Sediment formation in drinking water distribution systems can lead to brown water at customer taps. Previous studies have shown that sediment formation is closely linked with (micro)biological processes in the distribution system, however the mechanism is not fully understood. Most available studies on discoloration or sediment formation mechanism are based on modeling, pilot-scale experiments, or low frequency data collected during pipe flushing. In this study, long-term sediment development in a large-scale drinking water distribution system was studied at one location over 11 years and at several locations along a known water trajectory during one year. Particulate material was collected at several locations using built-in and mobile filters that were connected to transport and distribution pipes in a semi-continuous manner. The volume of the collected material varied seasonally and the highest volumes were collected in the summer season. The material followed similar variations as temperature, invertebrates biomass and concentration of Aeromonas. The results showed that particulate matter of the sediment at downstream distribution locations was not released by the treatment works but instead forms along the distribution network, with increasing particle/floc size, biomass and Fe and Mn content. The large crustacean, Asellus, contributed to material production through feces excretion and formation of detritus by degradation of exoskeletons of dead animals. Detailed chemical characterization of the collected material showed the presence of proteins, calcium carbonate and iron precipitates. A similar sediment composition in a reference distribution system where customer complaints about brown water are experienced less frequently suggests that the sediment formation mechanism is the same but that water quality of the treatment effluent impacts the extent of material formation and growth of invertebrates. Overall, the results indicate that sediment formation in the distribution system is the result of complex combinations of (micro)biological and bio-chemical processes, including aggregation of particles with organic and inorganic matter, microbial growth on particles and biofilm, biomineralization, and growth of invertebrates. The determining factors to limit sediment formation, however, could not be identified. Further research is required to focus on the impact of treatment on shaping the distribution system ecosystem.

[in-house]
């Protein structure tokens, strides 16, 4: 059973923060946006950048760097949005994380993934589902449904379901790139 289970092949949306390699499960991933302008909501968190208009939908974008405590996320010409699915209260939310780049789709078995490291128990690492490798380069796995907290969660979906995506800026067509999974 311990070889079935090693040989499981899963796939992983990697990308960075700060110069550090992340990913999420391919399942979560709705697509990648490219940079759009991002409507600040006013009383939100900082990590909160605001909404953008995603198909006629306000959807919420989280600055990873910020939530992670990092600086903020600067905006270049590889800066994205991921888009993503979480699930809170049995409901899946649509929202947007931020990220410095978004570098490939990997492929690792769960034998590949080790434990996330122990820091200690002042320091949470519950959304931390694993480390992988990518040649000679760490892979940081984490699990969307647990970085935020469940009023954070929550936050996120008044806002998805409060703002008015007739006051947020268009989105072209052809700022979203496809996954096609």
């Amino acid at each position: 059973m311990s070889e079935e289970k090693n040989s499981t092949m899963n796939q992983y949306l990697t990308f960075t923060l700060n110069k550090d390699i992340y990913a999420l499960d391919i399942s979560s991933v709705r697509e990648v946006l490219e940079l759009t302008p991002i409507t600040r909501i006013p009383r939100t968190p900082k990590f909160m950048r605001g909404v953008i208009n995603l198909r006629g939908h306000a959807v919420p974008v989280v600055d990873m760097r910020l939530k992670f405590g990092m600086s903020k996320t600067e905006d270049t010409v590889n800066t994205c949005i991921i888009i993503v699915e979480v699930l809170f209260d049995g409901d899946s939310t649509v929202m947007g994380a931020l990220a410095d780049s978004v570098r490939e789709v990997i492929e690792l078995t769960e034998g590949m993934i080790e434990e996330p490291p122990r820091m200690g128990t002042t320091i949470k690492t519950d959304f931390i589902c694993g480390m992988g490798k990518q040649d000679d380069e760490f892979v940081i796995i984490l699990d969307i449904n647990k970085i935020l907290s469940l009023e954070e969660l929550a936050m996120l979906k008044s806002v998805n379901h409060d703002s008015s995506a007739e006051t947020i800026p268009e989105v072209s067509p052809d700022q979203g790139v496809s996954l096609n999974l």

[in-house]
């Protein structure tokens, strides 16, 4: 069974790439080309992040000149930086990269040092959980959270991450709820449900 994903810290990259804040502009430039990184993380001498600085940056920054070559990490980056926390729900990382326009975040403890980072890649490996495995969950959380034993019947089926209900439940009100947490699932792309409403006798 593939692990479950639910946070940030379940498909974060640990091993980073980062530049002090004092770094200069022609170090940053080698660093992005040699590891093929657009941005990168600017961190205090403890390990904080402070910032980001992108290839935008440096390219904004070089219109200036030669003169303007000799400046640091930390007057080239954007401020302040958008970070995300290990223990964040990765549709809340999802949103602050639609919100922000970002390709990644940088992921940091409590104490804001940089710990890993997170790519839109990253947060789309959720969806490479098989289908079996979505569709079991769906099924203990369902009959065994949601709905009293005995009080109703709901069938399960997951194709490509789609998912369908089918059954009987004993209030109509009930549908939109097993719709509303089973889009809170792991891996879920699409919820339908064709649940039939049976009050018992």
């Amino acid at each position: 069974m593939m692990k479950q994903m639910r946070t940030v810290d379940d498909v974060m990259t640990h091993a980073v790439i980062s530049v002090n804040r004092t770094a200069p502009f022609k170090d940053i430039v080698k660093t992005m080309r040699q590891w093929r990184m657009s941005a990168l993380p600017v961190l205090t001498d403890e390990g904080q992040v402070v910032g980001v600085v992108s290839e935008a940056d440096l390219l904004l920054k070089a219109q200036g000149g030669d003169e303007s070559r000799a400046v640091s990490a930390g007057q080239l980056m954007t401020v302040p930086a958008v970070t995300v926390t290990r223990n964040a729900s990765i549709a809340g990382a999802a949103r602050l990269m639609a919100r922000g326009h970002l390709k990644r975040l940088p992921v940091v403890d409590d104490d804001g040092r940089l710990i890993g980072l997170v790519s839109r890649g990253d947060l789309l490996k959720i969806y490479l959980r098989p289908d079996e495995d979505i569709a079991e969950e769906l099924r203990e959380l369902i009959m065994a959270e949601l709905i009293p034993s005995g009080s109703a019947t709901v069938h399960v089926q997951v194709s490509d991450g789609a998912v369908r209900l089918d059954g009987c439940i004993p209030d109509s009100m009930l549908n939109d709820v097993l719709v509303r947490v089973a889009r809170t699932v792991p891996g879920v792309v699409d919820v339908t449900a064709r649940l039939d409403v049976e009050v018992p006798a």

- biological stability
- drinking water